About Jesus    Steve Sweetman

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Church, State, And Conrad Grebel


Conrad Grebel lived as a Christian for about 4 years out of his 28 year life.  He was born in 1498 and died in 1526.  He was born into a wealthy family in Zurich Switzerland where his father was a businessman and politician.  Conrad had the best education money could buy.  He attended university in Vienna and Paris and was influenced by the new philosophies of humanism of his day.  While in Paris he became disillusioned with life and got involved in all sorts of  bad behaviour.


Huldrych Zwingli was a Swiss theologian.  Like Martin Luther, he was a reformer in the early 1500's.  Conrad Grebel met up with Zwingli, resulting in his salvation in 1522.  Grebel and Zwingli grew close but were split apart in 1524 over church state issues, which became a divisive issue in Reformation theology.  Many reformers like Zwingli were not comfortable with Catholicism, but they were comfortable with a state run church.  Grebel felt such intrusion into the church by the state was an abomination.


Zwingli saw no need to change the status-quo.  The state was the head of the church, and people became part of the church through infant baptism.  This issue came to a head in 1525 when Zwingli and the city council of Zurich debated the matter.  Grebel and his followers lost the debate.  They became outcasts and were subsequently imprisoned for their beliefs.  They managed to escape prison, but most of them were recaptured and executed.  Grebel, however, eluded the authorities and kept preaching for a few more months across the Swiss countryside.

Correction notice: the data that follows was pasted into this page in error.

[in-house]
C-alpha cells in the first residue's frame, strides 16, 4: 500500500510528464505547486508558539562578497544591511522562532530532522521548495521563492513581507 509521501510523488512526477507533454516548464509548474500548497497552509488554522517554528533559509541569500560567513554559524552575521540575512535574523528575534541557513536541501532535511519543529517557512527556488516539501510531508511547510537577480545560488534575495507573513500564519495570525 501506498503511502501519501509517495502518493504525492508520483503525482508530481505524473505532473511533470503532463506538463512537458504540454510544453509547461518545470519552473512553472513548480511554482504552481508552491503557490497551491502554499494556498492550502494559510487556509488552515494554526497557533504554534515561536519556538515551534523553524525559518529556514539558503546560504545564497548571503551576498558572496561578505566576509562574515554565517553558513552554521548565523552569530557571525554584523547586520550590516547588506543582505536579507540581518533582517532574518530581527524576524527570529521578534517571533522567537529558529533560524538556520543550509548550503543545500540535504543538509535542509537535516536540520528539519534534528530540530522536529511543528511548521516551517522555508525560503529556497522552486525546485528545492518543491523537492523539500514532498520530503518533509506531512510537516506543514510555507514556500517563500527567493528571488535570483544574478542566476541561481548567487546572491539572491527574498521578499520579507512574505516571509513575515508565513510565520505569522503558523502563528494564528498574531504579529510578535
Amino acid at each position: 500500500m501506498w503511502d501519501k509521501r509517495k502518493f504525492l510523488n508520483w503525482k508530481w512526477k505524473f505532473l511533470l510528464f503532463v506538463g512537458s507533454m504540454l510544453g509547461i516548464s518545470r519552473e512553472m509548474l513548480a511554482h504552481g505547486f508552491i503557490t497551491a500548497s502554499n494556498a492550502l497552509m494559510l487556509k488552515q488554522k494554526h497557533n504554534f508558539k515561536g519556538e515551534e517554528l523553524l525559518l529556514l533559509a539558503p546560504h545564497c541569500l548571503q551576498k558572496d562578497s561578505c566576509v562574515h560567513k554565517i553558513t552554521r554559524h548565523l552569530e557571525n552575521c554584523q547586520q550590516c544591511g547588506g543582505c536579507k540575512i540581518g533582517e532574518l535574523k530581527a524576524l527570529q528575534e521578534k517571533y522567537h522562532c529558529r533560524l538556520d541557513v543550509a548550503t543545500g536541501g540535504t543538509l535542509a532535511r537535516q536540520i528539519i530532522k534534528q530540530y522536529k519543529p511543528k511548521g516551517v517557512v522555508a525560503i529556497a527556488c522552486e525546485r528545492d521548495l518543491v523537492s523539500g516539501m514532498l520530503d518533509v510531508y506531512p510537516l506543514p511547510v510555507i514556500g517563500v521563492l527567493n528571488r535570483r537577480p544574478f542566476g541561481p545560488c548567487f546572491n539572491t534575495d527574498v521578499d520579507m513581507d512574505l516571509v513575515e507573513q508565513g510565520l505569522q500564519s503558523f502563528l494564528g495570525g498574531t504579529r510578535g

Grebel did not view the state run church as being legitimate.  He taught that one had to have personal faith in Jesus in order to be a part of the church.  He also opposed infant baptism, especially as a means to becoming part of the church.  Grebel was highly criticized for not having his two month old daughter baptized.  It has been said that the Anabaptist movement began when Grebel baptized his first adult convert.  Many see Conrad Grebel as the founder of the Anabaptist movement which later broke into various streams of what is now known as the Mennonite movement.    


Grebel taught a clear distinction between state and church.  He thought a state run or state sponsored church was anathema and unbiblical, something that many of the early reformers had no problem with.  It's amazing to me that as I write these words, this same issue is beginning to face the western church today.  The results will be the same.  Some people will have no problem with government dictating to the church.  Others, like me, will have a big problem with this.   Whatever side of the fence you fall on, I believe this is the church's future in the west.  Those who follow in the footsteps of Conrad Grebel will come to the same fate.  We will face opposition from both the state and the traditional church.          


Grebel and his followers were imprisoned and killed, not for faith in Jesus, but for their beliefs concerning the church.  They refused to respond to their persecutors in a violent manner.  Like the first disciples, they felt it a privilege to suffer and die for Jesus.  They took Jesus' words seriously when He told Pilate that His Kingdom was not of this world, and that is why He and His followers would not resist the Roman soldiers with force. (John 18:36)  Some suggest that Conrad Grebel was the founder of modern day passivism.